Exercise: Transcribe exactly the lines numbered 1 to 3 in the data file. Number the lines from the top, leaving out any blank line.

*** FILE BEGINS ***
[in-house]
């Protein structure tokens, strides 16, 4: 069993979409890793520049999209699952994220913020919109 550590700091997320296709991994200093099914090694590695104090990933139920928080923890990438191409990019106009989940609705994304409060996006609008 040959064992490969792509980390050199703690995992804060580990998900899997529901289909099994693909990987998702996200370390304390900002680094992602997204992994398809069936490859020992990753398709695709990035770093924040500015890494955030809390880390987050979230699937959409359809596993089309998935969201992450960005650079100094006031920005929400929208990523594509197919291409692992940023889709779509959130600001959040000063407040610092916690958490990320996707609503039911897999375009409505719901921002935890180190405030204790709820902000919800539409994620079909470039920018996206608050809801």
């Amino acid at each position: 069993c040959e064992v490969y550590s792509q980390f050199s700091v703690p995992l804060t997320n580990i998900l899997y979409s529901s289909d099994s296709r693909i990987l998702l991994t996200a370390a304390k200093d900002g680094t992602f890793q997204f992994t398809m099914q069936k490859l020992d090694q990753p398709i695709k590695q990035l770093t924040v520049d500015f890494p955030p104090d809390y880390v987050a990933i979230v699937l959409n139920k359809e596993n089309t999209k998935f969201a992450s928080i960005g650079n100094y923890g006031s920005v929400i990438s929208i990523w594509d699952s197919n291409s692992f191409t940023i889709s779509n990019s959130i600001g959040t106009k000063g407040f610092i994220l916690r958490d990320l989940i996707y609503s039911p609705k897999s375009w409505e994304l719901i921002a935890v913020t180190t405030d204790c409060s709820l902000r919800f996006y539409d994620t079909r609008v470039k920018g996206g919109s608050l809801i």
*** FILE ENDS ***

[in-house]
């Protein structure tokens, strides 16, 4: 069993979409890793520049999209699952994220913020919109 550590700091997320296709991994200093099914090694590695104090990933139920928080923890990438191409990019106009989940609705994304409060996006609008 040959064992490969792509980390050199703690995992804060580990998900899997529901289909099994693909990987998702996200370390304390900002680094992602997204992994398809069936490859020992990753398709695709990035770093924040500015890494955030809390880390987050979230699937959409359809596993089309998935969201992450960005650079100094006031920005929400929208990523594509197919291409692992940023889709779509959130600001959040000063407040610092916690958490990320996707609503039911897999375009409505719901921002935890180190405030204790709820902000919800539409994620079909470039920018996206608050809801």
């Amino acid at each position: 069993c040959e064992v490969y550590s792509q980390f050199s700091v703690p995992l804060t997320n580990i998900l899997y979409s529901s289909d099994s296709r693909i990987l998702l991994t996200a370390a304390k200093d900002g680094t992602f890793q997204f992994t398809m099914q069936k490859l020992d090694q990753p398709i695709k590695q990035l770093t924040v520049d500015f890494p955030p104090d809390y880390v987050a990933i979230v699937l959409n139920k359809e596993n089309t999209k998935f969201a992450s928080i960005g650079n100094y923890g006031s920005v929400i990438s929208i990523w594509d699952s197919n291409s692992f191409t940023i889709s779509n990019s959130i600001g959040t106009k000063g407040f610092i994220l916690r958490d990320l989940i996707y609503s039911p609705k897999s375009w409505e994304l719901i921002a935890v913020t180190t405030d204790c409060s709820l902000r919800f996006y539409d994620t079909r609008v470039k920018g996206g919109s608050l809801i």